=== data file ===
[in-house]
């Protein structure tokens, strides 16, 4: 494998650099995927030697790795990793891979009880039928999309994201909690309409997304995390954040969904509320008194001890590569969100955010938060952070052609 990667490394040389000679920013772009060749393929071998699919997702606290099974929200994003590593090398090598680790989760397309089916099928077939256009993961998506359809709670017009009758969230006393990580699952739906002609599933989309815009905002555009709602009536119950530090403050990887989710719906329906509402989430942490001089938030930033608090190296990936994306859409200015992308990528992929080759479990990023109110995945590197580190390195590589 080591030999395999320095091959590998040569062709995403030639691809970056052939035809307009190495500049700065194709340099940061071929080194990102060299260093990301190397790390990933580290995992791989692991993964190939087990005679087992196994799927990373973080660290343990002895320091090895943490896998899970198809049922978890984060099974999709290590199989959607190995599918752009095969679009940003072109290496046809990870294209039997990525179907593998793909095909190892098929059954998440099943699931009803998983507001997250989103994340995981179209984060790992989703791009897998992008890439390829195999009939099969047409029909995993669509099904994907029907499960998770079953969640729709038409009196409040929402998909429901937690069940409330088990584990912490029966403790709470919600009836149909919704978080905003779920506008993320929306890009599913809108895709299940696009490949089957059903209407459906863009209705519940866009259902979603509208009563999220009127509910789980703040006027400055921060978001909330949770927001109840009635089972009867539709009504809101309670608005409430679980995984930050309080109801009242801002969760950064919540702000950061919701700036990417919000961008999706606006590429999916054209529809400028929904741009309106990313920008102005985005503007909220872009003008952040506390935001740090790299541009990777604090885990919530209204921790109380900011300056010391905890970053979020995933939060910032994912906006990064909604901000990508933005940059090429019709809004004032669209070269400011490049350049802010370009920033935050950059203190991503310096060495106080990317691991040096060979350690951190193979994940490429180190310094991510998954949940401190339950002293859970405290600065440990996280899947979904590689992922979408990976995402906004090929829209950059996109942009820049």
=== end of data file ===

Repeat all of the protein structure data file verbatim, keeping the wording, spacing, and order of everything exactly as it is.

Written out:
[in-house]
């Protein structure tokens, strides 16, 4: 494998650099995927030697790795990793891979009880039928999309994201909690309409997304995390954040969904509320008194001890590569969100955010938060952070052609 990667490394040389000679920013772009060749393929071998699919997702606290099974929200994003590593090398090598680790989760397309089916099928077939256009993961998506359809709670017009009758969230006393990580699952739906002609599933989309815009905002555009709602009536119950530090403050990887989710719906329906509402989430942490001089938030930033608090190296990936994306859409200015992308990528992929080759479990990023109110995945590197580190390195590589 080591030999395999320095091959590998040569062709995403030639691809970056052939035809307009190495500049700065194709340099940061071929080194990102060299260093990301190397790390990933580290995992791989692991993964190939087990005679087992196994799927990373973080660290343990002895320091090895943490896998899970198809049922978890984060099974999709290590199989959607190995599918752009095969679009940003072109290496046809990870294209039997990525179907593998793909095909190892098929059954998440099943699931009803998983507001997250989103994340995981179209984060790992989703791009897998992008890439390829195999009939099969047409029909995993669509099904994907029907499960998770079953969640729709038409009196409040929402998909429901937690069940409330088990584990912490029966403790709470919600009836149909919704978080905003779920506008993320929306890009599913809108895709299940696009490949089957059903209407459906863009209705519940866009259902979603509208009563999220009127509910789980703040006027400055921060978001909330949770927001109840009635089972009867539709009504809101309670608005409430679980995984930050309080109801009242801002969760950064919540702000950061919701700036990417919000961008999706606006590429999916054209529809400028929904741009309106990313920008102005985005503007909220872009003008952040506390935001740090790299541009990777604090885990919530209204921790109380900011300056010391905890970053979020995933939060910032994912906006990064909604901000990508933005940059090429019709809004004032669209070269400011490049350049802010370009920033935050950059203190991503310096060495106080990317691991040096060979350690951190193979994940490429180190310094991510998954949940401190339950002293859970405290600065440990996280899947979904590689992922979408990976995402906004090929829209950059996109942009820049």